You’re not the first person to make something new, but you can always find better, more efficient ways to reach your goals. Check with other organizations, your suppliers, and their competitors to make sure you’re getting the best deal and the highest quality. Use the opportunity to learn from other people’s mistakes and accomplishments. By chatting with competitors, or even fellow business owners and entrepreneurs, you can find ways to easily turn your nugget of an idea into a great, tangible product.
Karen Klein interviewed Warren M. Haussler for BusinessWeek, and he pointed out the difficulty of the process: “It’s a long way from designing a prototype to getting a product on the market. After a product is designed and ready to be manufactured, it still takes a lot of time and money before it can be distributed and sold.”
Step 3: Execute
This is usually the fun part. This is when you get to see what you have going for you. Figure out how you’re going to make your product and what materials you need.
If you’re making something yourself, tally up the time it takes you to get your supplies and make your product. If you’re working through a vendor, ask to see a sample or a prototype before you start trying to promote it. You need an assurance that you can deliver when an order comes in.
Haloplate wanted to ensure that their vision was the same as their output. They aimed to play “a crucial communications role, tying our virtual service to real-world parking environments,” Lynch says. The next steps of the process was to make sure that the parking signs held up in tough outside environments, and that their site was simple and easy to use.
Anyone with an idea that has come to fruition will note that you need to iron out each aspect of this execution process. You’re deciding how to piece together the work yourself or wishing you had a team to help you organize the details.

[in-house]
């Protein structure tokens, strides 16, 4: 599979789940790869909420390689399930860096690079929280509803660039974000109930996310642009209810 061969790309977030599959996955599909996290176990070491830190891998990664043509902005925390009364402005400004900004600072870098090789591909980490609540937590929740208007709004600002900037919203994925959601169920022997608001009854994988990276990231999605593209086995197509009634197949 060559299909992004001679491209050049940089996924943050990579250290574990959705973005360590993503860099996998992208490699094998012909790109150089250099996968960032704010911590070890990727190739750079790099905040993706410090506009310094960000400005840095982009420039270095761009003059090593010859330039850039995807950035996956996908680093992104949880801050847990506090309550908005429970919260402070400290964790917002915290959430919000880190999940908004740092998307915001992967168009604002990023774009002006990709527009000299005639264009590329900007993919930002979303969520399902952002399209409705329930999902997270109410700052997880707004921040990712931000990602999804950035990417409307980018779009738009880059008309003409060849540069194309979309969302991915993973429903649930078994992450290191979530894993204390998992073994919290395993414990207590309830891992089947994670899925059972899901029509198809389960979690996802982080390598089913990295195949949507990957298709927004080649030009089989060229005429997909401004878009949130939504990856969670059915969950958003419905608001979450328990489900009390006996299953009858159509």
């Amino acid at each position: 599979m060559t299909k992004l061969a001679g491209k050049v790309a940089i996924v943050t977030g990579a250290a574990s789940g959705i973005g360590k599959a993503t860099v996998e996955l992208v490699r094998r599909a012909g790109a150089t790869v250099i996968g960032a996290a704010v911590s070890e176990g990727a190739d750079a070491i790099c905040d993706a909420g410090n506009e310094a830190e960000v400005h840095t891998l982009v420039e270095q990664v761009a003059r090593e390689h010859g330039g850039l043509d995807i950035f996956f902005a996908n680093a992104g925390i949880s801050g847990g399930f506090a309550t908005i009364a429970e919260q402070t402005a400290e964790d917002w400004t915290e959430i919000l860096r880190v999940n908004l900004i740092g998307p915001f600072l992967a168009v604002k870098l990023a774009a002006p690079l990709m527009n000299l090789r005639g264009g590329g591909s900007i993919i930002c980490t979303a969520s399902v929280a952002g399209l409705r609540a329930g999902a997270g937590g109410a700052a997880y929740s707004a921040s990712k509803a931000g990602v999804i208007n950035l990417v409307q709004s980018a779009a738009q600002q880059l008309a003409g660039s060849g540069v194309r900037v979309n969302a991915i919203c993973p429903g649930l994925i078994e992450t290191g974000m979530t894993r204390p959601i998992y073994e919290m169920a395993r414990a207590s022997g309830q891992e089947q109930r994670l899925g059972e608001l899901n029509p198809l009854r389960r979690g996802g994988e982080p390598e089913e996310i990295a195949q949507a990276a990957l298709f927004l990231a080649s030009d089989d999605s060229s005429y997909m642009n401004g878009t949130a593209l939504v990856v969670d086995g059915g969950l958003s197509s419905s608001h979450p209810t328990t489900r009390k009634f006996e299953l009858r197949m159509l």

If you have a team? Great. You need to get together and build an execution strategy. Use an organizational tool like Trello to track your calendar with deadlines, relevant contacts, and details about everyone’s role. That way, everyone is on the same page every step of the way.
Step 4: Revise
If everything worked out on the first try to execute, then congratulations! You have mastered everything and you’re a business, development, and marketing genius.
Chances are, however, you hit some snags and there are aspects of what you’ve developed that require tweaking. Keep some product notes going as you’re working on your project and make sure you’re checking in that things are running smoothly as time goes on.
Over time, you’ll start seeing what you can cut from your to-do list and what problems you can fix. The sooner you get these worked out, the sooner you can continue working on your product.
MyParkingSign’s team had to find a way to not only feature their new partner’s products on their site, they also began to plan marketing and outreach around the new idea—a process that’s still ongoing, as more and more people find out about the product.
What’s next for your team? Check in on your efforts, review your materials, and make sure you’re satisfied with what you’ve created. Tracking key metrics and KPIs are essential.
Once you’re settled, keep working. A product can’t market and promote itself. Continue to show off your company and what you’ve created. As your customer base grows and as you get more ideas, keep in mind how to improve your products, make them better, and keep your satisfied customers.
Did your business follow a similar plan to get your product to market? Why or why not?